Referencing isn’t difficult when you know how – but many students loose marks for not referencing properly!

Don’t plagiarise!

Make sure you know what style of referencing is expected right from the start and collect all the details you’ll need as you go along. Referencing isn’t difficult but it can be tedious and it helps if you are organised about it. All sources of information used must be identified in the essay and appropriately reported on in a section at the end.

It’s essential that you don’t copy bits of other peoples work and present it as if it is your own. This is a serious offence called plagiarism. If you’re caught plagiarising you will at best lose marks, but more likely the consequences will be much more serious. At worst you might get expelled from college or university. Don’t take essays from the internet and use them as if they were yours, even if the author has given you permission. Even if this isn’t technically plagiarising (if you haven’t breached copyright law) it is still dishonest. You will still face serious consequences if you are found out. You might have to re-sit the whole year, with the marks for all your coursework and exams disregarded, whether they were done by you or not. What’s more the label of being a cheat may live with you if it is disclosed by referees when they give you references for job applications. Seeking help and advise is fine, but getting someone else to do your work for you is plain lazy and cheating.

It’s possible to rewrite anything in your own style, and possibly use novel examples to illustrate the point. Such rewriting will help you develop your own style and improve your overall written ability. For the sake of a few moments thought it’s not worth the risk of plagiarising!

Don’t assume that your tutor will not notice if you plagiarise the odd sentence or two. He or she will know much of the work published in the field and will probably spot anything you “borrow”. In addition it’s not too difficult to spot the sudden changes in writing style that tend to accompany plagiarism. You should also keep in mind that it’s easy to find out if something has been plagiarised from the internet. Powerful search engines are available on most computers, and dedicated plagiarism detection software is now being used at many schools, colleges and universities. Never plagiarise, and always reference your work properly.

You should note that much of the stuff on this web-site is copyrighted!

How to reference information sources

There are various ways to reference within your essays, according to how you’ve used the information sources. To illustrate this we’ll consider a fictitious example with invented characters writing imagined “facts” in imaginary books and journals.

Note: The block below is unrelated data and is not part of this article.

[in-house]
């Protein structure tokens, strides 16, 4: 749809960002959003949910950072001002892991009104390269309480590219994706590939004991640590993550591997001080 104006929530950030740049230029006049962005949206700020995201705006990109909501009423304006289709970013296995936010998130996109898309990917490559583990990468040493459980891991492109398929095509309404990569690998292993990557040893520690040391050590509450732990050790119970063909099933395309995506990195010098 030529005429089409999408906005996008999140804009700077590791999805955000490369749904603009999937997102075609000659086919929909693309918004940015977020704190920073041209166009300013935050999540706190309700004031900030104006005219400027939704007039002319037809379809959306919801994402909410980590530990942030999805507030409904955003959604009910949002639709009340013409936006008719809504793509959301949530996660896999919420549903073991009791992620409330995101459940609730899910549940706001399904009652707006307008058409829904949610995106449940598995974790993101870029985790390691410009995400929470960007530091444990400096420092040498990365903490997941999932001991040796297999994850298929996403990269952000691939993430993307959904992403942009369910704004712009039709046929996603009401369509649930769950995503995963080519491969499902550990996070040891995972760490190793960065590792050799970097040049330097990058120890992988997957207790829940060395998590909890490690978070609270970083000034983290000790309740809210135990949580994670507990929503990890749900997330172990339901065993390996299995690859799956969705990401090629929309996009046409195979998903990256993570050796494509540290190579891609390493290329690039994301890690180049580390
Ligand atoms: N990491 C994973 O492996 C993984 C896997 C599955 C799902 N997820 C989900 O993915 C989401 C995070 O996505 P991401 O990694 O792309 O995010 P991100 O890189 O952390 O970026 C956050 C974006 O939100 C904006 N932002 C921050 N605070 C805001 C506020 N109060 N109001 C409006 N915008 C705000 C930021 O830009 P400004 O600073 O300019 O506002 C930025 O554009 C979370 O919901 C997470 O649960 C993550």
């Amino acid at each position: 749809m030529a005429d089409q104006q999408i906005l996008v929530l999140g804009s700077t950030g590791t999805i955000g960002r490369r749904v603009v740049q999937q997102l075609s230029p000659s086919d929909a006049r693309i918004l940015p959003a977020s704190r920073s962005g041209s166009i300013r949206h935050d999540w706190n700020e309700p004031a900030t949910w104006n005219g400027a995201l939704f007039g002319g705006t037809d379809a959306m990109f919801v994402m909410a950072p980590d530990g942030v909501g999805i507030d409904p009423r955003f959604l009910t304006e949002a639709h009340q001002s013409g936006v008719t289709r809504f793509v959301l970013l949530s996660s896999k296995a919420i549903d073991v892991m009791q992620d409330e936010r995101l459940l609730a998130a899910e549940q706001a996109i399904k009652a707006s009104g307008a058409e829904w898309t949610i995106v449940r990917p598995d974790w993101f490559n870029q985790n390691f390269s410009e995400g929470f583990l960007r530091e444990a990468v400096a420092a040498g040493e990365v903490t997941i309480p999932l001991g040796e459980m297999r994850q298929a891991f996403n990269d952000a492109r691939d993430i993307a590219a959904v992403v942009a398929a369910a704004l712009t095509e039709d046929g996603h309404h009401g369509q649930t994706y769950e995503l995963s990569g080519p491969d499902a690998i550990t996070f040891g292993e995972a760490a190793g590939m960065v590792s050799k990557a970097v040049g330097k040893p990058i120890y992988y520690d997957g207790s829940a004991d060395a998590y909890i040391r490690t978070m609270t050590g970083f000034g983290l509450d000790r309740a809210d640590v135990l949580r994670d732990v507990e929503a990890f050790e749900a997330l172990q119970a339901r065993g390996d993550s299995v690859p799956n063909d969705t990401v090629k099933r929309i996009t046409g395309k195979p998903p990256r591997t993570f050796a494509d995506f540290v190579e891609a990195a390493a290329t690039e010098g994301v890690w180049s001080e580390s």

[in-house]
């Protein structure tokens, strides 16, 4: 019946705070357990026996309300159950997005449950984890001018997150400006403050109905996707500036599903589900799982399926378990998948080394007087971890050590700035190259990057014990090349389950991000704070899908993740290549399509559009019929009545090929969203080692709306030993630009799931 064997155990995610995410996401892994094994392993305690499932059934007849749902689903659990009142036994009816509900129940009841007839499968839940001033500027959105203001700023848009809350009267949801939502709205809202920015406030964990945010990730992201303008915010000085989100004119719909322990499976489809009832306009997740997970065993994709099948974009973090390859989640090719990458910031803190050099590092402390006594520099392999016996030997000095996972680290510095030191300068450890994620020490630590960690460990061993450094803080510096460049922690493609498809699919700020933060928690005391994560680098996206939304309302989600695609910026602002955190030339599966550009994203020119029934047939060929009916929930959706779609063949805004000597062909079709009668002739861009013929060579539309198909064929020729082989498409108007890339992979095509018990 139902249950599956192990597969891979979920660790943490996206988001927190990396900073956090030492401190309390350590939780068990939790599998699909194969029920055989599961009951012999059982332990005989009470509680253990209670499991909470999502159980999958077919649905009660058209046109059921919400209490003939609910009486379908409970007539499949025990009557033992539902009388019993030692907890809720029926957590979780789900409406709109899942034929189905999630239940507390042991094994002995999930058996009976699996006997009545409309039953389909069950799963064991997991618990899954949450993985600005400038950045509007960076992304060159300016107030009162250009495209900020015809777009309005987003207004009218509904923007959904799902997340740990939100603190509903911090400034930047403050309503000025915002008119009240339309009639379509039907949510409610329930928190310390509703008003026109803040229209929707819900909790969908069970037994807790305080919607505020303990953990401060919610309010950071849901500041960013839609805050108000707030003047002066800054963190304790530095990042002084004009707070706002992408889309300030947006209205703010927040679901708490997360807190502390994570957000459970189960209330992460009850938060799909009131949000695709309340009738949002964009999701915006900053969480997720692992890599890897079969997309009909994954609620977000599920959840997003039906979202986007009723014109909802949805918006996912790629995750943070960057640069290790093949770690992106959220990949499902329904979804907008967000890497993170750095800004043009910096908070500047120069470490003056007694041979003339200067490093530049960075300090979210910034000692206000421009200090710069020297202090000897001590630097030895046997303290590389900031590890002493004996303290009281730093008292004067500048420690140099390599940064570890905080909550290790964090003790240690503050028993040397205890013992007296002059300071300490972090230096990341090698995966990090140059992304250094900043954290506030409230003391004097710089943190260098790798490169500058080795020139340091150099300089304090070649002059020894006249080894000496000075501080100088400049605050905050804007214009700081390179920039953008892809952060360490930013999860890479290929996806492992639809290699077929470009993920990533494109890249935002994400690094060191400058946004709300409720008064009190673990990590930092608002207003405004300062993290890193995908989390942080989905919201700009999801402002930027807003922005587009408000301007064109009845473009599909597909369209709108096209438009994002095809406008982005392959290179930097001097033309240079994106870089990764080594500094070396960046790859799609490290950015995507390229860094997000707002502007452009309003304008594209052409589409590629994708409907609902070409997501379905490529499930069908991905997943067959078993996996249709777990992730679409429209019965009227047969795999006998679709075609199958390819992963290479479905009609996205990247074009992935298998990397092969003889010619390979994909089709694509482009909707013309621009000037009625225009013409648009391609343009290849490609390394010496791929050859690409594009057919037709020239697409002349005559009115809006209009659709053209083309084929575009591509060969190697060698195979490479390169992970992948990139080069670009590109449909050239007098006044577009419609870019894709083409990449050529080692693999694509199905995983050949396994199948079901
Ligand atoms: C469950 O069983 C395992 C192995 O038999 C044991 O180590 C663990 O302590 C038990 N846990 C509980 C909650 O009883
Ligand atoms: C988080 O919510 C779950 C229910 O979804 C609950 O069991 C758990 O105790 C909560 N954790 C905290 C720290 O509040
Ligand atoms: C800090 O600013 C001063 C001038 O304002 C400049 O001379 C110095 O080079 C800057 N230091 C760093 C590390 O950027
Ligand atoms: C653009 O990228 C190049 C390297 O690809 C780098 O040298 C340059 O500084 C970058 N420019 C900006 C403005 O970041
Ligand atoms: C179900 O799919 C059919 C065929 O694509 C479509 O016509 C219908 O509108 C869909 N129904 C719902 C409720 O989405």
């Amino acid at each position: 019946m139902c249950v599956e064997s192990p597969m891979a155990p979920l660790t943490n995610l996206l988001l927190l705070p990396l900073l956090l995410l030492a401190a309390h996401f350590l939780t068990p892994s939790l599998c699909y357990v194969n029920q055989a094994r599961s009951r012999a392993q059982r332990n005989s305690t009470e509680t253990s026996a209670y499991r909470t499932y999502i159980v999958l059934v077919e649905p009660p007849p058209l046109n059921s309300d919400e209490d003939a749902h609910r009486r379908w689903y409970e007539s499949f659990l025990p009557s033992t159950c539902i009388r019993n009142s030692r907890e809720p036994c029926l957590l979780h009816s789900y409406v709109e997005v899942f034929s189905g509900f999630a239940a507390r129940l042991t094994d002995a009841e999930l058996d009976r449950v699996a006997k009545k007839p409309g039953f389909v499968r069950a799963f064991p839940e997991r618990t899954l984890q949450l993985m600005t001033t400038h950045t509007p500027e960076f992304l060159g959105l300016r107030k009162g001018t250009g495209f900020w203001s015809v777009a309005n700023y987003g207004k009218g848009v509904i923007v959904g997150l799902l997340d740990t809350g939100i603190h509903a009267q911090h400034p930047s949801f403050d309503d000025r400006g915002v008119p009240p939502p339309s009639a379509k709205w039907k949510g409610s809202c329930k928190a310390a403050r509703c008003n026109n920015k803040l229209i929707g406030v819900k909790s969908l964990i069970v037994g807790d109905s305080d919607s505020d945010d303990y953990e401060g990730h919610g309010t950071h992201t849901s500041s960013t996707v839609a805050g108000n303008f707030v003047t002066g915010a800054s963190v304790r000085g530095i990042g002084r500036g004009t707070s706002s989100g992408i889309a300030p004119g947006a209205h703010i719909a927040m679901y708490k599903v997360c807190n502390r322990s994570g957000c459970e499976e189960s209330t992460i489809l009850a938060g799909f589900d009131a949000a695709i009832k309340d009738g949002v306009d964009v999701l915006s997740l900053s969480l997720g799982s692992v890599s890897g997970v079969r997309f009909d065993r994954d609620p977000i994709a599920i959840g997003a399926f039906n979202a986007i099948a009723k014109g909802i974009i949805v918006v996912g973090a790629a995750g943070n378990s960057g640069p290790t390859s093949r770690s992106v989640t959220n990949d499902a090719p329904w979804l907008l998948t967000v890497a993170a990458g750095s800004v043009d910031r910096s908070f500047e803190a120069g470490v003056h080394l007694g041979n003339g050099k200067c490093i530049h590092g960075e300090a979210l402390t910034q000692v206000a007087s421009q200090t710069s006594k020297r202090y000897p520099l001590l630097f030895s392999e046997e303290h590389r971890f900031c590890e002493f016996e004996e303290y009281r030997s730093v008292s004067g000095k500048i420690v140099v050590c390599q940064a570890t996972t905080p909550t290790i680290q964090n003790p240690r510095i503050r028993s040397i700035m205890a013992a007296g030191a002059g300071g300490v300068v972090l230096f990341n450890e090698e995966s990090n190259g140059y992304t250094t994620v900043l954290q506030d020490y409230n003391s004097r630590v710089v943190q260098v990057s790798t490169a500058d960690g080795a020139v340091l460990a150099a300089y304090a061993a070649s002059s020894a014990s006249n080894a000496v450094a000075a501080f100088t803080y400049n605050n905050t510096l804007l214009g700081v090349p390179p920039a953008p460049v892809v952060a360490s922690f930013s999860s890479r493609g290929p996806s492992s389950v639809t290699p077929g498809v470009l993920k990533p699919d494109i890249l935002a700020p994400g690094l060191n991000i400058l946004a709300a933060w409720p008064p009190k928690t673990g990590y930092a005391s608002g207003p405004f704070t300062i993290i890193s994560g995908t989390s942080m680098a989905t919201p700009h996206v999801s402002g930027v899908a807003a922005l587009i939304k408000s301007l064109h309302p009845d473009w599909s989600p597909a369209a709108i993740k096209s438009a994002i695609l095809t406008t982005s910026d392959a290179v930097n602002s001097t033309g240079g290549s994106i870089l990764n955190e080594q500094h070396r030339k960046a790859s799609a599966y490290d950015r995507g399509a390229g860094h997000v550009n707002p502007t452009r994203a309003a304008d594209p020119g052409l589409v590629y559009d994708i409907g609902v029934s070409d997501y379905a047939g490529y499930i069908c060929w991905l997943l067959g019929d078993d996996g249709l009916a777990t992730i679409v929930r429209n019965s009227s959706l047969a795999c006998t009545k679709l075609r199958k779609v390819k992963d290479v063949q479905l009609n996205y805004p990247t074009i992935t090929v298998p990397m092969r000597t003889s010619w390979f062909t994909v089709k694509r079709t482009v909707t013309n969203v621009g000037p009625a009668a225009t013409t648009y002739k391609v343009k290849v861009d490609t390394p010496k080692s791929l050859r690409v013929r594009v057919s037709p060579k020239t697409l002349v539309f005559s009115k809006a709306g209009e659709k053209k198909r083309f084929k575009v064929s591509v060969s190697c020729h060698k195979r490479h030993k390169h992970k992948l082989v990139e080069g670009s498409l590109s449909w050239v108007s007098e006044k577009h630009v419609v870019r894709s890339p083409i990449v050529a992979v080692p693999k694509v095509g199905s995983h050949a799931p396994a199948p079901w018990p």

Let’s suppose you are writing an essay about the history of the Syrian hamster and a researcher called Harry Hamstern has written a ground-breaking paper about the recent discovery of golden hamsters in Syria (in reality some think they may be extinct there). This being such a momentous piece of news you must of course include it in your essay. You also want to mention the last discovery of hamsters in Syria reported in the early 1970s by Professor Roy Rodentia and his research assistant Justin Case, along with subsequent fruitless hamster hunting attempts by Charlie Critter. Part of your essay might look like this:

“Harry Hamstern (2001b) of the University of Aleppo, Syria, has recently discovered golden hamsters living in the wild, in the deserts of Syria. The hamsters were thought to have gone extinct after the last wild hamsters were found there in the early 1970’s (Rodentia and Case, 1973). Charlie Critter, a hamster expert from the US, commented that “Hamsters were thought to have gone extinct almost 30 years ago. Several hamster hunting expeditions have been carried out since then but no hamsters were ever found. Harry’s find is very exciting! We now have to carefully consider how we might help to conserve this animal in the wild.” (personal communication, June 2001).”

You can see I’ve used 3 different kinds of referencing. In the first I’ve said who discovered hamsters recently (Harry Hamstern). The (2001b) refers to the second of two or more publications by Harry Hamstern in 2001, which have been referred to in the essay. If we’d only referenced one 2001 paper by this author then no letter would have been used, even if Harry had published more papers in that year. A year would always be given, even if Harry Hamstern had only written one paper ever. This is so other people can find and read the paper if they wish.